The Uruguayan pavilion was divided into five compartments. The first, at the entrance, was a large hall with warm tones and rare plants. A large marble plaque bore the following inscription in gold letters: "The purpose of this participation is to highlight the enviable geographical situation of the Republic of Uruguay. The fertility of its soil, the excellence of its climate, its immense sources of unexploited wealth, its production, its incessant progress. The freedom of its laws, the facilities which are offered to the honest and industrious emigrant to form a very enviable situation in a relatively short time. "
To the visitor's right was the Section's hall of honour, all hung in red and white and decorated with some beautiful paintings by Uruguayan artists. From the hall of honour one entered the vast compartment reserved for industrial products of all kinds, displayed in large bronze showcases. There were wines, mineral waters, superb luxury shoes and others, canned fruit, poultry, meat, stationery and bookbinding products, pharmaceutical products, pasta, admirable specimens of saddlery and travel goods, confectionery, flours, raw and refined sugars, tobaccos, samples of dried meat, known as "tasajo", the flow of which is so extraordinary and which is with the wool and grain trade one of the main sources of wealth of the country. There were also minerals of all kinds, furnishings, bronzes, fabrics of all kinds, clothing, and many other articles, the list of which would be too long.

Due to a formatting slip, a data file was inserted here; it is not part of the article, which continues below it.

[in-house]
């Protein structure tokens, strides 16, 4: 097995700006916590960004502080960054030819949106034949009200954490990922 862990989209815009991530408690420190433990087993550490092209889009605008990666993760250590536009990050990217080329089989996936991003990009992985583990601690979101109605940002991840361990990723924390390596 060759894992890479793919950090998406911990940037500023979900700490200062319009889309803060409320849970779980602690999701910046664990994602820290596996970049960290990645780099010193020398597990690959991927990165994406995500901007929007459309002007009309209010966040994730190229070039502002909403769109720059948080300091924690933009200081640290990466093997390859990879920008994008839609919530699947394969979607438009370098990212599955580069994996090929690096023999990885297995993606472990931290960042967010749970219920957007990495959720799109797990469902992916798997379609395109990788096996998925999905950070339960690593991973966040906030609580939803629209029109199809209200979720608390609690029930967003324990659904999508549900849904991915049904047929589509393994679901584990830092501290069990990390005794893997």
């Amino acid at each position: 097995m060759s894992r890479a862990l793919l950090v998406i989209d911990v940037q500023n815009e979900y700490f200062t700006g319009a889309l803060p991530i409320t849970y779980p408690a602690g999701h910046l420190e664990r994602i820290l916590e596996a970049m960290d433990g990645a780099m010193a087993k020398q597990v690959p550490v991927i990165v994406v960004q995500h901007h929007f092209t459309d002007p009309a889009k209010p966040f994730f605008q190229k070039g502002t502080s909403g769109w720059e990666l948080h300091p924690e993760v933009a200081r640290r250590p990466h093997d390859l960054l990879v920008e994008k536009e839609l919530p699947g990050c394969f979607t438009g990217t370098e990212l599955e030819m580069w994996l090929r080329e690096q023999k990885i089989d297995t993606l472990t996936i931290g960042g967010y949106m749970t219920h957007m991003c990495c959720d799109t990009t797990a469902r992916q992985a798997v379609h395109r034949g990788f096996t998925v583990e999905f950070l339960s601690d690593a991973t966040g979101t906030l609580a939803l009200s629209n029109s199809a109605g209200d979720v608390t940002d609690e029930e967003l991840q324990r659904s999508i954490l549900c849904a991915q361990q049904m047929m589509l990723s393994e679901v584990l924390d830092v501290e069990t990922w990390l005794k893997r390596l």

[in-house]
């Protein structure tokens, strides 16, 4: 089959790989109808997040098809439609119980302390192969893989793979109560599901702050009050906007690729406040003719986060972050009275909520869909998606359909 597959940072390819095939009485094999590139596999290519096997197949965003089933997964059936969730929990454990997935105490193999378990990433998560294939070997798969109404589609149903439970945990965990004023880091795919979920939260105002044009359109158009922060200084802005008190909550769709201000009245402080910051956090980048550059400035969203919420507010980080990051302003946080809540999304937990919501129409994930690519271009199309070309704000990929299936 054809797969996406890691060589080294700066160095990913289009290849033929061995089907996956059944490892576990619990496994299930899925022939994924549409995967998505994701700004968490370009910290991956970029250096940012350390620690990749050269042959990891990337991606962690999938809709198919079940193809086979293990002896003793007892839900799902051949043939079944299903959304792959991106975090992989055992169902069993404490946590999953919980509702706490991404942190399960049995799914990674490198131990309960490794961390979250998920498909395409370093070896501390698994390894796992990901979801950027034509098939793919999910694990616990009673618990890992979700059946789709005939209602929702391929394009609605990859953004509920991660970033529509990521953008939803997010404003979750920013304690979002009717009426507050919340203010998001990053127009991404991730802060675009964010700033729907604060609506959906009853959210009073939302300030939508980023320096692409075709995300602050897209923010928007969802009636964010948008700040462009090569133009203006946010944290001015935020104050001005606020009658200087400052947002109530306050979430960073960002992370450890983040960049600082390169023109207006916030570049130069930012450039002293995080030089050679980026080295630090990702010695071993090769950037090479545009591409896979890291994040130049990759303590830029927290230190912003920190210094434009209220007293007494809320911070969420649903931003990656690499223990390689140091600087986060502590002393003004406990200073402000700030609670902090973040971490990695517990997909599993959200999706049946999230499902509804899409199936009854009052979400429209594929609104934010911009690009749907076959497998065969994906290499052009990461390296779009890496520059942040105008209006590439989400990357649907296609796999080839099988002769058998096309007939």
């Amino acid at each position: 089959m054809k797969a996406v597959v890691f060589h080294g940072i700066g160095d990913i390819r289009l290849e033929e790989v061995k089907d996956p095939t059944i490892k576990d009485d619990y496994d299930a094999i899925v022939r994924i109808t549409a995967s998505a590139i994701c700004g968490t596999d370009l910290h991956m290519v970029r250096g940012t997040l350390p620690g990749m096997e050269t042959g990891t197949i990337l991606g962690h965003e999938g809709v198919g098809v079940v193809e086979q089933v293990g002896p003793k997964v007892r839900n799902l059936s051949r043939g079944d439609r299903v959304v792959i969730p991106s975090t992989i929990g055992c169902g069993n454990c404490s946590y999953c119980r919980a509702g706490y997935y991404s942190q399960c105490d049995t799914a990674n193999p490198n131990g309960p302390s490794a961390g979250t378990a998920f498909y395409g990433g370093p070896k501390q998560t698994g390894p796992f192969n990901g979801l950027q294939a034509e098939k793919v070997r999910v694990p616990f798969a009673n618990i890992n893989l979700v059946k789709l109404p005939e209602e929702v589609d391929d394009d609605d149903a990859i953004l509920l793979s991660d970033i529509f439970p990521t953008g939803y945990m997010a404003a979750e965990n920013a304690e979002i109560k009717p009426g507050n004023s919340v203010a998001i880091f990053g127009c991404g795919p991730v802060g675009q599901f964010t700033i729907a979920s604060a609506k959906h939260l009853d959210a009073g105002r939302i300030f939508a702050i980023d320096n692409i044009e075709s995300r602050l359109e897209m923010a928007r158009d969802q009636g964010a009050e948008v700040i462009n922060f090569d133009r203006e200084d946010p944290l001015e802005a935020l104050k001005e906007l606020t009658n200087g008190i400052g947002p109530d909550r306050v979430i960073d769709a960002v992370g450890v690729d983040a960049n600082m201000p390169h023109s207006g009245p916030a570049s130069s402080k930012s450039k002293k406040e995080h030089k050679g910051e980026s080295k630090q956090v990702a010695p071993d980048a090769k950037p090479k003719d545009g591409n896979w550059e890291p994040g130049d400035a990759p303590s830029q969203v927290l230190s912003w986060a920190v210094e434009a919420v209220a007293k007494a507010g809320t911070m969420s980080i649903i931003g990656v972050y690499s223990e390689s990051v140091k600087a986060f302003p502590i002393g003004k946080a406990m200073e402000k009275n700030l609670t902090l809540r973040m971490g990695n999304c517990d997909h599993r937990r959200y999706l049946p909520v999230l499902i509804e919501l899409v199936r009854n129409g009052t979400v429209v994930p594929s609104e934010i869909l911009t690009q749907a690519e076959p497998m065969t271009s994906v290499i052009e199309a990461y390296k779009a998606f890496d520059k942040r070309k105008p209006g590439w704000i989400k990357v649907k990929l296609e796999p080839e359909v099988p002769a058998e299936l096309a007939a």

In an adjoining room, artistically arranged, was a studio where the visitor could learn about the admirable moral, intellectual and economic organisation of Uruguay.
In the last room were exhibited the natural products of the country, presented by the "Camara Mercantil" of Montevideo, and very interesting documents presented by the "Union Industrial Uruguaya", the two most powerful and best organised commercial and industrial associations of the country.
Uruguay's participation was a success.
©Livre d'Or de l'Exposition Bruxelles 1910